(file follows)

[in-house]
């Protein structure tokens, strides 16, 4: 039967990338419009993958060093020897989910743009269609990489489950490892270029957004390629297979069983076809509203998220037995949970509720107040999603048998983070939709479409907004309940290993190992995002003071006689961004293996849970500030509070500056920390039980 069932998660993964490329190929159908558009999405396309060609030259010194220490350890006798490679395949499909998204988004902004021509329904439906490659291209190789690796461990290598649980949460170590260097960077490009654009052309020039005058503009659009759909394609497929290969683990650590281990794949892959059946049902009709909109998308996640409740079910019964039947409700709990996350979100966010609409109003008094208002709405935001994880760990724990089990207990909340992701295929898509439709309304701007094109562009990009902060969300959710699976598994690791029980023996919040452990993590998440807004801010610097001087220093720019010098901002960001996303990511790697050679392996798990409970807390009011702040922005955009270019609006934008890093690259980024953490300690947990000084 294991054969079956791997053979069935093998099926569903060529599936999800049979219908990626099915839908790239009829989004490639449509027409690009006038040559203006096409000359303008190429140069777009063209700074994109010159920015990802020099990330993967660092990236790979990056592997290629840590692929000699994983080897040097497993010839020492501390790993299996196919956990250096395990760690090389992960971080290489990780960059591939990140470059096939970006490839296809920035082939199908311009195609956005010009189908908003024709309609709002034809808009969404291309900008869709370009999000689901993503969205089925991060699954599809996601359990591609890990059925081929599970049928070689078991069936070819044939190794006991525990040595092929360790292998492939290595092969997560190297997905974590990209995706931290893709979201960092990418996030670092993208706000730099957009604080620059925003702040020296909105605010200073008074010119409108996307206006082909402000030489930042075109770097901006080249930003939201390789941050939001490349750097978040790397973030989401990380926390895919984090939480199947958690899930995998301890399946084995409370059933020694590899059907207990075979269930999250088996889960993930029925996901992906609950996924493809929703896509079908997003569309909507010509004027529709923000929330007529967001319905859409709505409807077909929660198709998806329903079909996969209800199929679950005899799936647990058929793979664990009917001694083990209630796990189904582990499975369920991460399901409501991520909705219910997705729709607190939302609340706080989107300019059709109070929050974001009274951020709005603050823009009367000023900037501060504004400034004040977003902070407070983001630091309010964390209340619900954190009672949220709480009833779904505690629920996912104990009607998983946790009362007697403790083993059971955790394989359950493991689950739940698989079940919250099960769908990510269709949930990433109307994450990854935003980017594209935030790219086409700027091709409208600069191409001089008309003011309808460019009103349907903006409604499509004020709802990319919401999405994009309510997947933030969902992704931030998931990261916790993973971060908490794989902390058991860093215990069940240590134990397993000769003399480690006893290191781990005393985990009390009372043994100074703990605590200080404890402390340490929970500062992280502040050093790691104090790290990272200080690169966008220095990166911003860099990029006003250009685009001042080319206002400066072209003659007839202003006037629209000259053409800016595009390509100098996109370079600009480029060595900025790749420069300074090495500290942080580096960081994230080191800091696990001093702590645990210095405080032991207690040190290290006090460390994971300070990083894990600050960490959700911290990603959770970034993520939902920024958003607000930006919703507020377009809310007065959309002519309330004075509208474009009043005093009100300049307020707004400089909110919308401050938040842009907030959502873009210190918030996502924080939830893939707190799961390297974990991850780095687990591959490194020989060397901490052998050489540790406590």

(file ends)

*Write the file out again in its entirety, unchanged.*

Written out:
[in-house]
């Protein structure tokens, strides 16, 4: 039967990338419009993958060093020897989910743009269609990489489950490892270029957004390629297979069983076809509203998220037995949970509720107040999603048998983070939709479409907004309940290993190992995002003071006689961004293996849970500030509070500056920390039980 069932998660993964490329190929159908558009999405396309060609030259010194220490350890006798490679395949499909998204988004902004021509329904439906490659291209190789690796461990290598649980949460170590260097960077490009654009052309020039005058503009659009759909394609497929290969683990650590281990794949892959059946049902009709909109998308996640409740079910019964039947409700709990996350979100966010609409109003008094208002709405935001994880760990724990089990207990909340992701295929898509439709309304701007094109562009990009902060969300959710699976598994690791029980023996919040452990993590998440807004801010610097001087220093720019010098901002960001996303990511790697050679392996798990409970807390009011702040922005955009270019609006934008890093690259980024953490300690947990000084 294991054969079956791997053979069935093998099926569903060529599936999800049979219908990626099915839908790239009829989004490639449509027409690009006038040559203006096409000359303008190429140069777009063209700074994109010159920015990802020099990330993967660092990236790979990056592997290629840590692929000699994983080897040097497993010839020492501390790993299996196919956990250096395990760690090389992960971080290489990780960059591939990140470059096939970006490839296809920035082939199908311009195609956005010009189908908003024709309609709002034809808009969404291309900008869709370009999000689901993503969205089925991060699954599809996601359990591609890990059925081929599970049928070689078991069936070819044939190794006991525990040595092929360790292998492939290595092969997560190297997905974590990209995706931290893709979201960092990418996030670092993208706000730099957009604080620059925003702040020296909105605010200073008074010119409108996307206006082909402000030489930042075109770097901006080249930003939201390789941050939001490349750097978040790397973030989401990380926390895919984090939480199947958690899930995998301890399946084995409370059933020694590899059907207990075979269930999250088996889960993930029925996901992906609950996924493809929703896509079908997003569309909507010509004027529709923000929330007529967001319905859409709505409807077909929660198709998806329903079909996969209800199929679950005899799936647990058929793979664990009917001694083990209630796990189904582990499975369920991460399901409501991520909705219910997705729709607190939302609340706080989107300019059709109070929050974001009274951020709005603050823009009367000023900037501060504004400034004040977003902070407070983001630091309010964390209340619900954190009672949220709480009833779904505690629920996912104990009607998983946790009362007697403790083993059971955790394989359950493991689950739940698989079940919250099960769908990510269709949930990433109307994450990854935003980017594209935030790219086409700027091709409208600069191409001089008309003011309808460019009103349907903006409604499509004020709802990319919401999405994009309510997947933030969902992704931030998931990261916790993973971060908490794989902390058991860093215990069940240590134990397993000769003399480690006893290191781990005393985990009390009372043994100074703990605590200080404890402390340490929970500062992280502040050093790691104090790290990272200080690169966008220095990166911003860099990029006003250009685009001042080319206002400066072209003659007839202003006037629209000259053409800016595009390509100098996109370079600009480029060595900025790749420069300074090495500290942080580096960081994230080191800091696990001093702590645990210095405080032991207690040190290290006090460390994971300070990083894990600050960490959700911290990603959770970034993520939902920024958003607000930006919703507020377009809310007065959309002519309330004075509208474009009043005093009100300049307020707004400089909110919308401050938040842009907030959502873009210190918030996502924080939830893939707190799961390297974990991850780095687990591959490194020989060397901490052998050489540790406590």